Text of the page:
Date of Award


Document Type


Degree Name

Master of Science (MS)



First Advisor

Jean S. Coffey


Research has shown that time spent in and exposure to natural environments has numerous benefits for children, both physical and mental. At the same time, children face many barriers to obtaining time in the outdoors and today's youth spend less time outside than previous generations. Initiatives such as health care provider prescriptions for outdoor activity aim to encourage exposure to nature as a health intervention for children. In order to enhance the potential for success of programs such as these, factors influencing their implementation need to be assessed. This study aims to explore the impact that provider connectedness to nature, as measured by a validated connectedness to nature scale, has on the likelihood of utilizing a nature prescription program. This study is of descriptive correlational design utilizing a convenience sample of providers who participated in a park prescription program in the state of Vermont. Participants completed a survey that included a Nature Relatedness (NR) scale. These scores and responses were then analyzed in relationship to the number of nature prescriptions written during the program. Data analysis includes descriptive statistics, Pearson's r and Spearman's r and Multivariate MANOVA. Results from this study do not indicate a relationship between provider NR and utilization of a nature prescription program. Data from this study indicates that programs utilized by providers to promote time in nature, such as the park prescription program, may enhance provider awareness of the issue and likelihood to address the issue with their patients. This is an important finding for further initiatives aimed at increasing children's time in nature through their primary care providers.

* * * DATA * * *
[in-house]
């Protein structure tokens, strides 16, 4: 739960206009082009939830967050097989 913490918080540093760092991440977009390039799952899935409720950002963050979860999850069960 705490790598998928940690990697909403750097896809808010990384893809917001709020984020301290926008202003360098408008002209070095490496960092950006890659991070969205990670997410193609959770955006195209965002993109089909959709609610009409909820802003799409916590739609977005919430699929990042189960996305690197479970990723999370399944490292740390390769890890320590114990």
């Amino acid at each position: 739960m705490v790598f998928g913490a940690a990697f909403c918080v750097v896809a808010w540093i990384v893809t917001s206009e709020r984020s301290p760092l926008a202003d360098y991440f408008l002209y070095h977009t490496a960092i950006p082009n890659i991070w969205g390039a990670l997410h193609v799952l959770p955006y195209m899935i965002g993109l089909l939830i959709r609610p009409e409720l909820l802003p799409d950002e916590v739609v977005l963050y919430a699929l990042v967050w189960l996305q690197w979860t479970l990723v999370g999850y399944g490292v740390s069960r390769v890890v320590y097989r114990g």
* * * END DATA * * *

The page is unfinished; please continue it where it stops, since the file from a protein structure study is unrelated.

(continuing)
Number of Pages

32 p.